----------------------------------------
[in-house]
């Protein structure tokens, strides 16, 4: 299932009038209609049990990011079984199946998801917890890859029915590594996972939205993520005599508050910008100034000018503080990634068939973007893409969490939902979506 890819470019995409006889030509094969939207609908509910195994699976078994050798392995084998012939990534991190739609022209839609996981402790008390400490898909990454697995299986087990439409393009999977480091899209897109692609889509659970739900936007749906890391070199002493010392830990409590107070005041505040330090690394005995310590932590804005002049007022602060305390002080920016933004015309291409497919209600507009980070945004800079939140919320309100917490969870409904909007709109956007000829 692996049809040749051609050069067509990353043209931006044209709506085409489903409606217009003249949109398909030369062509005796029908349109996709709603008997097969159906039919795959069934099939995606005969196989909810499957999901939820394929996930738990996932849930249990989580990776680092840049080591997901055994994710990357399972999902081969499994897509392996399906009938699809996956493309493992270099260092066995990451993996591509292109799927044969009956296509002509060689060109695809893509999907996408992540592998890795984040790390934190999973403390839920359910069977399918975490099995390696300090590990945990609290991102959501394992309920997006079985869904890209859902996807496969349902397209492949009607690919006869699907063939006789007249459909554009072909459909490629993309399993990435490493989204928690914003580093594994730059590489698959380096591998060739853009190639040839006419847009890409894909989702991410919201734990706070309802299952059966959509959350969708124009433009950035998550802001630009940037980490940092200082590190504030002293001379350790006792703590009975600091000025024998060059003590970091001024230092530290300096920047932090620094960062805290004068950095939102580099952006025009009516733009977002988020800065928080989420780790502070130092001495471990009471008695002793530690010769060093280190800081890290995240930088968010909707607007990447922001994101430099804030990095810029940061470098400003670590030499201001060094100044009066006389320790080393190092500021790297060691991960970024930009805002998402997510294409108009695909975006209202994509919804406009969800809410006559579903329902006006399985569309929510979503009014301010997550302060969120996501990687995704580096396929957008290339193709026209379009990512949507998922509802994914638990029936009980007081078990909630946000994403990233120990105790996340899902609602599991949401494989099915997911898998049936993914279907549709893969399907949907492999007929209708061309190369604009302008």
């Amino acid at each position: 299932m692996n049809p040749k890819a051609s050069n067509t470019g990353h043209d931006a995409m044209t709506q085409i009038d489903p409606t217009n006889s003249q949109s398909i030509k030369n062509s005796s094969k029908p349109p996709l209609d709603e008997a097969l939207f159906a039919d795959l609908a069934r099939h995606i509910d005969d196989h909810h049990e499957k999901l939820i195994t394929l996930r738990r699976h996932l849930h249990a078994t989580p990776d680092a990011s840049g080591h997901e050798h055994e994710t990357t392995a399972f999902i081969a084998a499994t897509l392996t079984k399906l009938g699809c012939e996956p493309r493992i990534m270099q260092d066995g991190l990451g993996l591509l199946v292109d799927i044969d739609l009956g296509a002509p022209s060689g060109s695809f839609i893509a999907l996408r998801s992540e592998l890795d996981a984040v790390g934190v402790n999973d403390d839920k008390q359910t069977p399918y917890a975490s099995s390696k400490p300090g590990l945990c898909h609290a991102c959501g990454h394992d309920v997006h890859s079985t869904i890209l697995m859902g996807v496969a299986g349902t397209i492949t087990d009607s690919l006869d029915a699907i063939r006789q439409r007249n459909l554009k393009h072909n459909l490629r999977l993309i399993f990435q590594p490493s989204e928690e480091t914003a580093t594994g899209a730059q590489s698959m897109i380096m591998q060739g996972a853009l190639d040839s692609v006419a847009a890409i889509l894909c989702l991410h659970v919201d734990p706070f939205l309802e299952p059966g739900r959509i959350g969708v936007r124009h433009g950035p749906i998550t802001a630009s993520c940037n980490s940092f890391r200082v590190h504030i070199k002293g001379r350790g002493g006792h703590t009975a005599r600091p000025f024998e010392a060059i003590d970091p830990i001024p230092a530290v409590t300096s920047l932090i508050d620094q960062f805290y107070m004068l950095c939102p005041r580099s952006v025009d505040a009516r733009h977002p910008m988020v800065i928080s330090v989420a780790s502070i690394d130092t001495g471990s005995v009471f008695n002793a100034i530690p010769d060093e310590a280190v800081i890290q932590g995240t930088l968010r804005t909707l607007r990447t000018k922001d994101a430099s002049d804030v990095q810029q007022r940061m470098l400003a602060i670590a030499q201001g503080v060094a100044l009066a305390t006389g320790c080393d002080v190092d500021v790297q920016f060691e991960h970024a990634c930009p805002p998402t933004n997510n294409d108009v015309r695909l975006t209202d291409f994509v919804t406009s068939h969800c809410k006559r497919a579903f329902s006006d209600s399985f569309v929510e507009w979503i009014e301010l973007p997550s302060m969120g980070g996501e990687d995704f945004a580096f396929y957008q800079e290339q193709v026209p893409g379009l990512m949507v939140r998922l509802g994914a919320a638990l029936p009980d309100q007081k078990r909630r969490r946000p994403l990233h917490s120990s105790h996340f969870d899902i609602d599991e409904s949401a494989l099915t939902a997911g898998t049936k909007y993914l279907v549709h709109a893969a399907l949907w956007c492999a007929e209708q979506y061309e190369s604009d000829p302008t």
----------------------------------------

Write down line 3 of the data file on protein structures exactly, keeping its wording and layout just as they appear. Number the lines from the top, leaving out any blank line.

């Amino acid at each position: 299932m692996n049809p040749k890819a051609s050069n067509t470019g990353h043209d931006a995409m044209t709506q085409i009038d489903p409606t217009n006889s003249q949109s398909i030509k030369n062509s005796s094969k029908p349109p996709l209609d709603e008997a097969l939207f159906a039919d795959l609908a069934r099939h995606i509910d005969d196989h909810h049990e499957k999901l939820i195994t394929l996930r738990r699976h996932l849930h249990a078994t989580p990776d680092a990011s840049g080591h997901e050798h055994e994710t990357t392995a399972f999902i081969a084998a499994t897509l392996t079984k399906l009938g699809c012939e996956p493309r493992i990534m270099q260092d066995g991190l990451g993996l591509l199946v292109d799927i044969d739609l009956g296509a002509p022209s060689g060109s695809f839609i893509a999907l996408r998801s992540e592998l890795d996981a984040v790390g934190v402790n999973d403390d839920k008390q359910t069977p399918y917890a975490s099995s390696k400490p300090g590990l945990c898909h609290a991102c959501g990454h394992d309920v997006h890859s079985t869904i890209l697995m859902g996807v496969a299986g349902t397209i492949t087990d009607s690919l006869d029915a699907i063939r006789q439409r007249n459909l554009k393009h072909n459909l490629r999977l993309i399993f990435q590594p490493s989204e928690e480091t914003a580093t594994g899209a730059q590489s698959m897109i380096m591998q060739g996972a853009l190639d040839s692609v006419a847009a890409i889509l894909c989702l991410h659970v919201d734990p706070f939205l309802e299952p059966g739900r959509i959350g969708v936007r124009h433009g950035p749906i998550t802001a630009s993520c940037n980490s940092f890391r200082v590190h504030i070199k002293g001379r350790g002493g006792h703590t009975a005599r600091p000025f024998e010392a060059i003590d970091p830990i001024p230092a530290v409590t300096s920047l932090i508050d620094q960062f805290y107070m004068l950095c939102p005041r580099s952006v025009d505040a009516r733009h977002p910008m988020v800065i928080s330090v989420a780790s502070i690394d130092t001495g471990s005995v009471f008695n002793a100034i530690p010769d060093e310590a280190v800081i890290q932590g995240t930088l968010r804005t909707l607007r990447t000018k922001d994101a430099s002049d804030v990095q810029q007022r940061m470098l400003a602060i670590a030499q201001g503080v060094a100044l009066a305390t006389g320790c080393d002080v190092d500021v790297q920016f060691e991960h970024a990634c930009p805002p998402t933004n997510n294409d108009v015309r695909l975006t209202d291409f994509v919804t406009s068939h969800c809410k006559r497919a579903f329902s006006d209600s399985f569309v929510e507009w979503i009014e301010l973007p997550s302060m969120g980070g996501e990687d995704f945004a580096f396929y957008q800079e290339q193709v026209p893409g379009l990512m949507v939140r998922l509802g994914a919320a638990l029936p009980d309100q007081k078990r909630r969490r946000p994403l990233h917490s120990s105790h996340f969870d899902i609602d599991e409904s949401a494989l099915t939902a997911g898998t049936k909007y993914l279907v549709h709109a893969a399907l949907w956007c492999a007929e209708q979506y061309e190369s604009d000829p302008t």